Transplant perennial species from April to May, or from September to October. Dig a hole that is twice as wide and deep as the root ball. The soil can be amended with compost or composted manure.
To avoid competition, do not plant climbers near suckering plants, which would interfere with good root development. Shallow-rooted ground covers make better companion plants. It is best to leave 20 to 30 cm between a climber and its support, to encourage good root and stem development. Place climbers the same distance away from a wall, too, to avoid having them overheat from the sun reflecting off the wall or dry out because the foundations absorb all the moisture.
They can be planted immediately next to a tree or shrub, if you wish, or else farther away to avoid competition for water and nutrients with its roots. Lay the base of the plant in the hole and bury the first 10 to 15 cm of the stem. The bottom nodes in contact with the soil will form new, anchoring roots. After a few weeks, once the soil is compacted, you can start training the plant on the support.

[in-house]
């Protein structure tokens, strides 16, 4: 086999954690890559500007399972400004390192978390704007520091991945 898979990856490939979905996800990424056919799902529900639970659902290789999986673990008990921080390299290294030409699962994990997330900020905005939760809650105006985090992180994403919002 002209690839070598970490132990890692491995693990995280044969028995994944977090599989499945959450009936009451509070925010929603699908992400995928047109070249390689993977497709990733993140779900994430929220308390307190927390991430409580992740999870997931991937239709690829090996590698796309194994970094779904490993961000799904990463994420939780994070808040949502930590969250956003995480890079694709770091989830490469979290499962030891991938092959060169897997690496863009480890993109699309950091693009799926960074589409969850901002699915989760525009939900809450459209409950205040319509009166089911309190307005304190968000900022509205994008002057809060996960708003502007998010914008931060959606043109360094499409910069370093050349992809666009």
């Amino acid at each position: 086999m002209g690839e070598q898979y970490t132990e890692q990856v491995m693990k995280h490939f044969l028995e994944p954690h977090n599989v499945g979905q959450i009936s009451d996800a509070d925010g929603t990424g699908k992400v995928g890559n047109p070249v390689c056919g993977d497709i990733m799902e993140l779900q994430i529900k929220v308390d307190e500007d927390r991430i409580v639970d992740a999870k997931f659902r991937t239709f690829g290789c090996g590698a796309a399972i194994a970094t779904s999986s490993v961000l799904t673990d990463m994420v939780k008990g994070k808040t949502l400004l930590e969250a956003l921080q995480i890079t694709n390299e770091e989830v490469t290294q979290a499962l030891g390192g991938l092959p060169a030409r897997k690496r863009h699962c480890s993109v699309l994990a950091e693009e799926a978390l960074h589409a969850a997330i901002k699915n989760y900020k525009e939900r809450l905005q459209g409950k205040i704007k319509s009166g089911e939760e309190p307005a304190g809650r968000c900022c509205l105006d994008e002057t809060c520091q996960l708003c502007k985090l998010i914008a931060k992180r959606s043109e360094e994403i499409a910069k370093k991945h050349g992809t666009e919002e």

Few insect pests or diseases attack climbing plants, making them a good low-maintenance choice for gardeners. Aphids may occasionally attack young shoots and even more rarely may some traces of powdery mildew or rust appear. Climbing roses require closer monitoring, however, because they are more susceptible to insect pests and diseases.
Hardy plants require winter protection in the form of leaf mulch at their base. For non-hardy climbers, you will need to detach and bundle the stems and cover 30 to 45 cm of their base with dry mulch (dead leaves) before wrapping them in an opaque white polyethylene sheet.
Based on an article by Gabriel Gauthier in Quatre-Temps magazine, Vol. 20, No. 1